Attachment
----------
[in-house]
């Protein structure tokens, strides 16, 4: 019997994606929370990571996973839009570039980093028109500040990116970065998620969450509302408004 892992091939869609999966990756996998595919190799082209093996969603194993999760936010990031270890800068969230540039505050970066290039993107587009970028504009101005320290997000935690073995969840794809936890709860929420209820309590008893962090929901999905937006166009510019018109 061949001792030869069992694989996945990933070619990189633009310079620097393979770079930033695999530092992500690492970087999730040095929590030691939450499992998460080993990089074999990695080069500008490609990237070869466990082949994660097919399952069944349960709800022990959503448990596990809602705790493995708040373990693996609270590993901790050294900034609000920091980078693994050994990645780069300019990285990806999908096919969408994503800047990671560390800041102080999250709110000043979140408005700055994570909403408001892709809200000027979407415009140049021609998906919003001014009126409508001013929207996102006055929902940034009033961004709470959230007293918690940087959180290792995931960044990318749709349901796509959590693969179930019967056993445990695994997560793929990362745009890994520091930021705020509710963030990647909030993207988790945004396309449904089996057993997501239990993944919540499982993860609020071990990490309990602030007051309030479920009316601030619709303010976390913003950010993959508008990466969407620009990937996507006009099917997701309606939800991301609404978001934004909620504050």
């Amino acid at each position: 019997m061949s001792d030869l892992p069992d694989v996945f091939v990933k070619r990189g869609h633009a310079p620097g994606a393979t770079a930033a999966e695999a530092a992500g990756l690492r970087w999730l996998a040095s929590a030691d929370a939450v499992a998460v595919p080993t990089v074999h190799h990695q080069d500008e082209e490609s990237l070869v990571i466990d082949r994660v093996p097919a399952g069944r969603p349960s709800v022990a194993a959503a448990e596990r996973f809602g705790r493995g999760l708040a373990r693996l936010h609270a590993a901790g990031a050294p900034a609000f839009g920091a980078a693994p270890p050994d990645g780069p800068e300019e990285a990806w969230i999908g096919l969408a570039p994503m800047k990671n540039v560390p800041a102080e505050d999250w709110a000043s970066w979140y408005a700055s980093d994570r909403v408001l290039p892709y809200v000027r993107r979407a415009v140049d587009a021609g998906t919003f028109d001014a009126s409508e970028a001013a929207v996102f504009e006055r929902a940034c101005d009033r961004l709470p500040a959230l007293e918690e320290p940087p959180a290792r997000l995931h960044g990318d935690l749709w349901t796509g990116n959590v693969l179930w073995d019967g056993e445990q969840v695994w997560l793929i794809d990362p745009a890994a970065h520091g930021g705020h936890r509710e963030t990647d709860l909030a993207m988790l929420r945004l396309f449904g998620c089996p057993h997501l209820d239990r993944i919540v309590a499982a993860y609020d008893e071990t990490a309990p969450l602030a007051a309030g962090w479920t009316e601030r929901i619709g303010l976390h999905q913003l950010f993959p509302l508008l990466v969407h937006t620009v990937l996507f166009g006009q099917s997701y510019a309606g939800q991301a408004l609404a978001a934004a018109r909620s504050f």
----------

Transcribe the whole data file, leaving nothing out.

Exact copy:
[in-house]
């Protein structure tokens, strides 16, 4: 019997994606929370990571996973839009570039980093028109500040990116970065998620969450509302408004 892992091939869609999966990756996998595919190799082209093996969603194993999760936010990031270890800068969230540039505050970066290039993107587009970028504009101005320290997000935690073995969840794809936890709860929420209820309590008893962090929901999905937006166009510019018109 061949001792030869069992694989996945990933070619990189633009310079620097393979770079930033695999530092992500690492970087999730040095929590030691939450499992998460080993990089074999990695080069500008490609990237070869466990082949994660097919399952069944349960709800022990959503448990596990809602705790493995708040373990693996609270590993901790050294900034609000920091980078693994050994990645780069300019990285990806999908096919969408994503800047990671560390800041102080999250709110000043979140408005700055994570909403408001892709809200000027979407415009140049021609998906919003001014009126409508001013929207996102006055929902940034009033961004709470959230007293918690940087959180290792995931960044990318749709349901796509959590693969179930019967056993445990695994997560793929990362745009890994520091930021705020509710963030990647909030993207988790945004396309449904089996057993997501239990993944919540499982993860609020071990990490309990602030007051309030479920009316601030619709303010976390913003950010993959508008990466969407620009990937996507006009099917997701309606939800991301609404978001934004909620504050």
């Amino acid at each position: 019997m061949s001792d030869l892992p069992d694989v996945f091939v990933k070619r990189g869609h633009a310079p620097g994606a393979t770079a930033a999966e695999a530092a992500g990756l690492r970087w999730l996998a040095s929590a030691d929370a939450v499992a998460v595919p080993t990089v074999h190799h990695q080069d500008e082209e490609s990237l070869v990571i466990d082949r994660v093996p097919a399952g069944r969603p349960s709800v022990a194993a959503a448990e596990r996973f809602g705790r493995g999760l708040a373990r693996l936010h609270a590993a901790g990031a050294p900034a609000f839009g920091a980078a693994p270890p050994d990645g780069p800068e300019e990285a990806w969230i999908g096919l969408a570039p994503m800047k990671n540039v560390p800041a102080e505050d999250w709110a000043s970066w979140y408005a700055s980093d994570r909403v408001l290039p892709y809200v000027r993107r979407a415009v140049d587009a021609g998906t919003f028109d001014a009126s409508e970028a001013a929207v996102f504009e006055r929902a940034c101005d009033r961004l709470p500040a959230l007293e918690e320290p940087p959180a290792r997000l995931h960044g990318d935690l749709w349901t796509g990116n959590v693969l179930w073995d019967g056993e445990q969840v695994w997560l793929i794809d990362p745009a890994a970065h520091g930021g705020h936890r509710e963030t990647d709860l909030a993207m988790l929420r945004l396309f449904g998620c089996p057993h997501l209820d239990r993944i919540v309590a499982a993860y609020d008893e071990t990490a309990p969450l602030a007051a309030g962090w479920t009316e601030r929901i619709g303010l976390h999905q913003l950010f993959p509302l508008l990466v969407h937006t620009v990937l996507f166009g006009q099917s997701y510019a309606g939800q991301a408004l609404a978001a934004a018109r909620s504050f």